His Majesty’s Men span the centuries, from Byrd to a world premiere

Sun Aug 11, 2019 at 12:55 pm

By John Y. Lawrence

His Majesty’s Men performed Saturday night at John Cantius Church.

St. John Cantius Church got a royal visit Saturday night when His Majesty’s Men performed a selection of motets at a concert titled “Laments & Praises.” Included among these was the world premiere of Usquequo, Domine? by Chicago native Mark Nowakowski.

As the courtly name of this five-man group might indicate, they are modeled on English early-music ensembles like The King’s Singers and the Tallis Scholars.

Unlike those venerable ensembles, His Majesty’s Men is of recent origin (founded only in 2016) and based in Chicago rather than the U.K., with the exception of their leader, countertenor Richard Childress. But like those other groups, they focused on music from chronological extremes (the kind that earns the labels “early” or “contemporary”). With one exception, every composer on Saturday’s program either died before 1650 or is still alive.

Two snags prevented the concert from reaching perfection. One was the lack of printed texts. (Childress’s spoken remarks indicated that he thought they were in the programs.) Lacking them, audience members without Latin or prior knowledge of the pieces could not recognize moments of evocative text-painting or follow the dramatic arc of the settings.

The other stumbling block was that the ensemble’s balance overly favored the higher voices. Baritone Joe Labozetta and bass Michael Hawes were frequently much less audible than Childress and tenors Matthew Dean and Nathaniel Adams. 

Childress’s voice was the most resonant and timbrally distinctive, often standing apart when there were solo lines. This was a liability only when they needed to sing dense polyphonic fabrics—such as in Dufay’s Alma Redemptoris Mater (with which they opened the concert) or Byrd’s Nos enim pro peccatis nostris—which require more democratic participation.

This problem did not affect pieces with long chordal stretches, during which His Majesty’s Men revealed their skill at blending and tuning in complex harmonies. As a consequence, they were at their very best in some of the contemporary works, such as Chris Hutchings’s Nunc Dimittis and Ivan Moody’s Canticum Canticorum I, which allowed them to display this talent to its fullest.

The new work, Nowakowski’s Usquequo, Domine?, suited them particularly well. The parts for Labozetta and Hawes often sat low, which gave their sound added richness. In the opening section, Childress, Dean, and Adams sang in different combinations above this accompaniment, revealing facets of each man’s voice.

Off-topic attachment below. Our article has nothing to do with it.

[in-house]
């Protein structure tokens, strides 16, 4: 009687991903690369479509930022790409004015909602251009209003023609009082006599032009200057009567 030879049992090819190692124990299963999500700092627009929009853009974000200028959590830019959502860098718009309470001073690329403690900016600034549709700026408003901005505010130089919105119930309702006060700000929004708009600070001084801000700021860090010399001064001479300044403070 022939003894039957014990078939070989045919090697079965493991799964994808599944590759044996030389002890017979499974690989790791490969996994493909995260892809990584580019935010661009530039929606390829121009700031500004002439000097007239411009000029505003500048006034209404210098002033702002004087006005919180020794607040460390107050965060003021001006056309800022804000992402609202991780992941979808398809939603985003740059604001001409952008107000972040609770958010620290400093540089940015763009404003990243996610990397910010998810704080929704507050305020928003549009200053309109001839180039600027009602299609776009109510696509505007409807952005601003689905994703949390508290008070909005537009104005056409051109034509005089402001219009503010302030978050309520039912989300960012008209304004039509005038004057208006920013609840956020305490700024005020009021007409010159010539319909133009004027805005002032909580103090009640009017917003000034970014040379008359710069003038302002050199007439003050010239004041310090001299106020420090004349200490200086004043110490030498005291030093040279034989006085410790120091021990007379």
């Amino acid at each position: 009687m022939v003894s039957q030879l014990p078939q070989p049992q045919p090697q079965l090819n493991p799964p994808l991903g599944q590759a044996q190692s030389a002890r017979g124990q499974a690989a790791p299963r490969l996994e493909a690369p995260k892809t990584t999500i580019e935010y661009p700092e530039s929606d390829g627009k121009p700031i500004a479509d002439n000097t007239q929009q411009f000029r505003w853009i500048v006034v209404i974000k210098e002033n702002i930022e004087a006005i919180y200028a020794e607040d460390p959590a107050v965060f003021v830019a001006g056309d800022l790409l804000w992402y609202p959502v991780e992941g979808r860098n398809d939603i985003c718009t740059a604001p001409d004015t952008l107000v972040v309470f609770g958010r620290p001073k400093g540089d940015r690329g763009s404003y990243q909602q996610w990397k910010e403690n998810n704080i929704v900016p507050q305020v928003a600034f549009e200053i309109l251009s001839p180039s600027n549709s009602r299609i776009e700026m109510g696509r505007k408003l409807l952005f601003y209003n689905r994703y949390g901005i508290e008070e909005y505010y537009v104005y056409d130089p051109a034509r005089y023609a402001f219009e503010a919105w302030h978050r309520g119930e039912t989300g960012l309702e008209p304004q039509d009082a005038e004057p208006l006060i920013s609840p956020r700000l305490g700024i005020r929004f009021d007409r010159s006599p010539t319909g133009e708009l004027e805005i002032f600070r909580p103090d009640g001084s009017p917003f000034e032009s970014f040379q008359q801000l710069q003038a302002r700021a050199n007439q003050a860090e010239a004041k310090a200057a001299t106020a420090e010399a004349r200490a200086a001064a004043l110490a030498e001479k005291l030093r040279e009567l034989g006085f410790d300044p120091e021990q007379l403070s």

Nowakowski shows a keen sense of form in this setting of a passage from Habakkuk 1:1-5, which cries out for divine strength in times of strife. The demarcations between sections were clear. And several of them built surprisingly quickly from a low, quiet beginning to a high and loud climax, and yet managed to sustain that energy.   

The piece’s ending—often a weak spot in contemporary pieces—was particularly effective. Just at the moment when one thought the final cadence has been reached, the music (and, consequently, the desire for closure) was drawn out and there was a surprise modulation before the actual conclusion was reached.

Another highlight of the concert was His Majesty’s Men’s performance of Pablo Casals’s setting of “O Vos Omnes.” This mostly homophonic piece became an exhibition of their intelligent and expressive use of dynamics, shaping not only individual phrases but also long paragraphs.

The official program concluded with the group’s signature piece, Childress’s arrangement of Kurt Bestor’s “Prayer of the Children.” Joined by Kirsten Hedegaard, the surprise encore was a work unearthed only a few years ago—the opulent six-part motet Dimitte me, ergo by the 16th-century Spanish composer Bernardino de Ribera.

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